Kenyan firm that provides space for artists and content producers, has launched an online media streaming and video on demand (VOD)platform specifically for African stories.
The platform dubbed Kalabars allows the audience to view quality films, series, documentaries, music videos and listen to audio content, on smart devices with a bias on African stories. Creative Garage Chief Executive Liz Kilili says Kalabars exists to share quality content with an audience that craves authentic African stories.
African content creators will now have a platform to share their content with global audiences which is an instrumental element of sustainable art and culture ecosystem.
The move is aimed at getting Africa to tell its story and increase revenue for African content creators. This is also will aimed to strengthen social fabric leading to cohesion via the promotion of intercultural expression through impactful art.
“Our target demographic primarily encompasses the 18-45 age group who are tech-savvy and experimental. Content creators will be able to upload and monetize their content to Kalabars that will be available via mobile and web versions accessible through a myriad of devices,” Kilili said.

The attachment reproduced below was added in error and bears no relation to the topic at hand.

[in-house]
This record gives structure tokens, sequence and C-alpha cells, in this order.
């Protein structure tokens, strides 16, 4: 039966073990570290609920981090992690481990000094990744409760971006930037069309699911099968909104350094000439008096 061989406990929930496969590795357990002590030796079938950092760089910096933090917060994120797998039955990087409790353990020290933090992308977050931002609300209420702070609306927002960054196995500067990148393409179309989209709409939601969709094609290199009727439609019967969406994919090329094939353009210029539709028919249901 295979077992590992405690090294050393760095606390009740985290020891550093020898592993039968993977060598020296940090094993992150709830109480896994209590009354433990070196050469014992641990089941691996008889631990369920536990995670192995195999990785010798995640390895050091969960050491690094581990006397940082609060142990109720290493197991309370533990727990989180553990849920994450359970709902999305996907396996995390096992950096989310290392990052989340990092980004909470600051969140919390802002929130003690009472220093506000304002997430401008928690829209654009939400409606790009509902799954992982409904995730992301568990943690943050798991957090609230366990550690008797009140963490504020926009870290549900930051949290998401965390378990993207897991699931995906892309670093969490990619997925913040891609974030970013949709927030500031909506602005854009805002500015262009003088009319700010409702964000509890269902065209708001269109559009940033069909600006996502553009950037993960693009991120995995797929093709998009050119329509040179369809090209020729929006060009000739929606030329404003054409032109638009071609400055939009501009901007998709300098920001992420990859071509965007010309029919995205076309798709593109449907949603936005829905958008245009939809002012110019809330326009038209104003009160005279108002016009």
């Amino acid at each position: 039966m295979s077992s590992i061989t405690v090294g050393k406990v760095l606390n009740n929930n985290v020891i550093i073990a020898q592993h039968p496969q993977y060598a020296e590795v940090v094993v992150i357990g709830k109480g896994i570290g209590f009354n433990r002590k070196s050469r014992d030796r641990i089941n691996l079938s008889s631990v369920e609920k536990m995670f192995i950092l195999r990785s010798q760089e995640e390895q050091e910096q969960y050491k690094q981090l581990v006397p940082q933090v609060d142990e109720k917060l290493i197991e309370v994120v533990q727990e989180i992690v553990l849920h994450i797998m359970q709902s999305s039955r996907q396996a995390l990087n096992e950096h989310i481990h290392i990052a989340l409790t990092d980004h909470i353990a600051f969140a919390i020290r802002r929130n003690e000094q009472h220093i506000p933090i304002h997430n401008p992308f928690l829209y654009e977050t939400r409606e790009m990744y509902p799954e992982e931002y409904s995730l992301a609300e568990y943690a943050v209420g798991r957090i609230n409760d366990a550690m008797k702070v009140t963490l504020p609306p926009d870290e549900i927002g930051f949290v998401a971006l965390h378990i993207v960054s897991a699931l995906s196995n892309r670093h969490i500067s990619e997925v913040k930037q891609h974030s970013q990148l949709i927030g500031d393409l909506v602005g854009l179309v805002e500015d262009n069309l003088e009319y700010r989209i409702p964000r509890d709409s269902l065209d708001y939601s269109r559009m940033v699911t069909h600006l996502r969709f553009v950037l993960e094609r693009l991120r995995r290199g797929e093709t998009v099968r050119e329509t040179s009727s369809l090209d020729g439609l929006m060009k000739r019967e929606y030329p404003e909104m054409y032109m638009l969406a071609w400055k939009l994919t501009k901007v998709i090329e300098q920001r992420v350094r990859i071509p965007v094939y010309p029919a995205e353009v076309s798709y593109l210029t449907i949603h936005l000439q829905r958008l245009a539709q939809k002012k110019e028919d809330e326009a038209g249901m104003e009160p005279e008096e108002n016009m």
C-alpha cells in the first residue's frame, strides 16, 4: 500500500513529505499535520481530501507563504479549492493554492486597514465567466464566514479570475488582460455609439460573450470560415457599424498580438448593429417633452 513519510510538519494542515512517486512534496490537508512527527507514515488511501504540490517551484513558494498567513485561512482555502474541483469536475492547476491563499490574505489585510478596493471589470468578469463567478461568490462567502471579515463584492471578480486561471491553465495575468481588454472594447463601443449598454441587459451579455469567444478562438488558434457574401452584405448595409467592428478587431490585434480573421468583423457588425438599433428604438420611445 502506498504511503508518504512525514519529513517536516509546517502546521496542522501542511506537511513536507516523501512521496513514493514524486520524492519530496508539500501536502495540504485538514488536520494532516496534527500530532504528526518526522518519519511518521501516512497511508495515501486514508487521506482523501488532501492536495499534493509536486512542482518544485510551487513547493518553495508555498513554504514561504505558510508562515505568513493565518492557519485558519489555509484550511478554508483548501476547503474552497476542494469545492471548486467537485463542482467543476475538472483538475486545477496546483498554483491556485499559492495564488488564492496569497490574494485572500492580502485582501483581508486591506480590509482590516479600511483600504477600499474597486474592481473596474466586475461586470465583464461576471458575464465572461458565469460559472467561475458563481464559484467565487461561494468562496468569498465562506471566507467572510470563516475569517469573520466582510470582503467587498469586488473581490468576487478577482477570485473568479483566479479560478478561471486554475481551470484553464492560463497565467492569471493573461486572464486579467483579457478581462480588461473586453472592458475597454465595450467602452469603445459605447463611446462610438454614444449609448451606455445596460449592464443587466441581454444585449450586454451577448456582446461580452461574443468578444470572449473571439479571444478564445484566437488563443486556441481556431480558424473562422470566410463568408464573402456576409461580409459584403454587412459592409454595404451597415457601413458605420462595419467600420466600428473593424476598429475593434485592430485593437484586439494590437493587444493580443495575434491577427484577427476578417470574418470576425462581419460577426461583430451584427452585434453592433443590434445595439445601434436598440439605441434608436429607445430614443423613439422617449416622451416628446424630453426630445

Kalabars capacity development currently consists of targeted residency programs for content creators through experiential learning, mentorship and peer to peer learning sessions. The platform also acts as a marketing and distribution platform for hosted content to increase sustainable earnings for creative artists.
Creatives Garage is a multi-disciplinary aggregate space for creative artists to organize, share thoughts, synergize and collaborate with a primary focus of creating market access for their creative products and services.
The investment comes even as streaming video on-demand services across Africa is set for a boom.
This is due to an expected surge in subscribers due to the high penetration of digital devices and internet subscriptions. There is also a high demand for local language films in the continent that has seen many film makers emerge in different regions across the continent.
“Film in Africa is very critical especially in developing an informed populace as well as reframing how Africa is viewed throughout the world,” Kilili noted.